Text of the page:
Force Transfer & The Kinetic Chain
This video is a great tool for visualizing force transfer through the lower quarter and how it affects alignment in the frontal plane of motion.
If you start by looking at the foot and focus on only when the right leg first contacts the ground, we see a rapid succession of events as force is attenuated by the body.
1️⃣ The foot pronates almost immediately after initial contact in order to absorb shock and allow the foot to conform to the running surface.
2️⃣ A split second later, the knee collapses inwardly (dynamic valgus) due to adduction of the hip joint to a maximum of 10-13 degrees.
3️⃣ As force travels up to the hip and pelvis, the last notable characteristic we can identify is a contralateral pelvic drop (CPD). Watch the blue marker on the left side of her pelvis. After the knees moves inward, the blue marker on the pelvis drops as the hip abductors on the right leg (primary gluteus medius) work very hard to try and keep the pelvis close to level.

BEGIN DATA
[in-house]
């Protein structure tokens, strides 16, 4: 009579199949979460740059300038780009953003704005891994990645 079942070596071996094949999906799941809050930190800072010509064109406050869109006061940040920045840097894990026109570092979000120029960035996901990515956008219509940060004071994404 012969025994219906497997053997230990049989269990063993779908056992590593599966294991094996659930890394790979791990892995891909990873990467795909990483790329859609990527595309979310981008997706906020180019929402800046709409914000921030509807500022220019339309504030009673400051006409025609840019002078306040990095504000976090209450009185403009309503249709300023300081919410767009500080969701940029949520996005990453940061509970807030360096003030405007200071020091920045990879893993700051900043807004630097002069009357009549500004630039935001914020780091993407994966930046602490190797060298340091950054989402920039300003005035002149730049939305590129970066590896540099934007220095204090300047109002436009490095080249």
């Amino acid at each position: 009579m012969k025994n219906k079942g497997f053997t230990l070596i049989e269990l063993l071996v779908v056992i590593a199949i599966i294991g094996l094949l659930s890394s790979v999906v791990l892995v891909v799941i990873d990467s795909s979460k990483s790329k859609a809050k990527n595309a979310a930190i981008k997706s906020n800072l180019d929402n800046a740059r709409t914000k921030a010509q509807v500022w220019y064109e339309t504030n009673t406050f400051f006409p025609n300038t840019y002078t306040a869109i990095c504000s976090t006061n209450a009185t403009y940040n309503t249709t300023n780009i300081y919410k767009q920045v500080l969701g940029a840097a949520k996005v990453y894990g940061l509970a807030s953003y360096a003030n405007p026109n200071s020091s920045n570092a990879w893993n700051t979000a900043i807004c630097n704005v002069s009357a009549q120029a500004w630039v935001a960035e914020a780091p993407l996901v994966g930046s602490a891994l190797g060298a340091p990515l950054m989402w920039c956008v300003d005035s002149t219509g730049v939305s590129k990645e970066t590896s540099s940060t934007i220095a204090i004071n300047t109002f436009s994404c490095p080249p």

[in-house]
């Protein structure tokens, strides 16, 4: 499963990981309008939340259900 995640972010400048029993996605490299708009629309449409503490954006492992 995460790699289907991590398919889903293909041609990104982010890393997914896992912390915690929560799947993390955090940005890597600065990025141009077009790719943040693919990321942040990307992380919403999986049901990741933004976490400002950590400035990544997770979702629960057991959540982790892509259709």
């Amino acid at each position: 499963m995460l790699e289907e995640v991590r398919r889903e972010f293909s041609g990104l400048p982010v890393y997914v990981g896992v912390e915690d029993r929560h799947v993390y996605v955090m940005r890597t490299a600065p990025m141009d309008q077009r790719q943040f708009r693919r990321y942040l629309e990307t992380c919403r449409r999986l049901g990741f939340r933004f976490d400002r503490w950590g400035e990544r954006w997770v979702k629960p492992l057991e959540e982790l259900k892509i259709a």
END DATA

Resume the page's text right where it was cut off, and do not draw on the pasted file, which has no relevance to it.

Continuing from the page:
All of these movements are normal in most people as the body absorbs impact when running. However, poor strength and/or motor control can lead to increased movement in these areas and be associated with pain in various spots throughout the lower quarter. Common issues include shin splints, tendinopathy, patellofemoral pain syndrome, IT band syndrome, trochanteric bursitis and low back pain, to name a few.
If you are a runner and have pain or worker with runners in pain, an easy way to analyze your mechanics is with your phone camera and by placing colorful sticky dots on the areas seen in this video. You don't necessarily need fancy software to pick up biomechanical tendencies that may be associated with someone's pain.